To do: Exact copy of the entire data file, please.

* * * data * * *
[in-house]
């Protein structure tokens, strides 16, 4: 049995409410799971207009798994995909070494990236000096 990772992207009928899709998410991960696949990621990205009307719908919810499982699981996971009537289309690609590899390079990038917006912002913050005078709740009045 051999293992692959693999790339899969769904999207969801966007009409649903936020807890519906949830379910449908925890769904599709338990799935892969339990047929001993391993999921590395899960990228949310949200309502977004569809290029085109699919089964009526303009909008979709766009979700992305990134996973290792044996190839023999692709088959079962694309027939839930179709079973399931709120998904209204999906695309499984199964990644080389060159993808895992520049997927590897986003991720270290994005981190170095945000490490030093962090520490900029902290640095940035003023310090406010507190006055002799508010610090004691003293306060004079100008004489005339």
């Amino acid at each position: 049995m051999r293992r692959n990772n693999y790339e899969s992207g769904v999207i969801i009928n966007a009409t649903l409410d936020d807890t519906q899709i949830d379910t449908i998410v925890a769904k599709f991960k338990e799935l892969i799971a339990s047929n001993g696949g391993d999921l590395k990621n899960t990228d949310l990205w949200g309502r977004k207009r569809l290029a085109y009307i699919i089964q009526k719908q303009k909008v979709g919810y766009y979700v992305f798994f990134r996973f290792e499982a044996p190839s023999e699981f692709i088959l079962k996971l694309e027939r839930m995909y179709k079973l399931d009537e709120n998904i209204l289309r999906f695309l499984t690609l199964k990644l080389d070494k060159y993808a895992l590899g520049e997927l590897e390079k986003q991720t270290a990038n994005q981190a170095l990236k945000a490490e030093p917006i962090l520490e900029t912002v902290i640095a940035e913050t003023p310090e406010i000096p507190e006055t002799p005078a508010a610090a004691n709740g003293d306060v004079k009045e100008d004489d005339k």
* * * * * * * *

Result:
[in-house]
């Protein structure tokens, strides 16, 4: 049995409410799971207009798994995909070494990236000096 990772992207009928899709998410991960696949990621990205009307719908919810499982699981996971009537289309690609590899390079990038917006912002913050005078709740009045 051999293992692959693999790339899969769904999207969801966007009409649903936020807890519906949830379910449908925890769904599709338990799935892969339990047929001993391993999921590395899960990228949310949200309502977004569809290029085109699919089964009526303009909008979709766009979700992305990134996973290792044996190839023999692709088959079962694309027939839930179709079973399931709120998904209204999906695309499984199964990644080389060159993808895992520049997927590897986003991720270290994005981190170095945000490490030093962090520490900029902290640095940035003023310090406010507190006055002799508010610090004691003293306060004079100008004489005339």
């Amino acid at each position: 049995m051999r293992r692959n990772n693999y790339e899969s992207g769904v999207i969801i009928n966007a009409t649903l409410d936020d807890t519906q899709i949830d379910t449908i998410v925890a769904k599709f991960k338990e799935l892969i799971a339990s047929n001993g696949g391993d999921l590395k990621n899960t990228d949310l990205w949200g309502r977004k207009r569809l290029a085109y009307i699919i089964q009526k719908q303009k909008v979709g919810y766009y979700v992305f798994f990134r996973f290792e499982a044996p190839s023999e699981f692709i088959l079962k996971l694309e027939r839930m995909y179709k079973l399931d009537e709120n998904i209204l289309r999906f695309l499984t690609l199964k990644l080389d070494k060159y993808a895992l590899g520049e997927l590897e390079k986003q991720t270290a990038n994005q981190a170095l990236k945000a490490e030093p917006i962090l520490e900029t912002v902290i640095a940035e913050t003023p310090e406010i000096p507190e006055t002799p005078a508010a610090a004691n709740g003293d306060v004079k009045e100008d004489d005339k």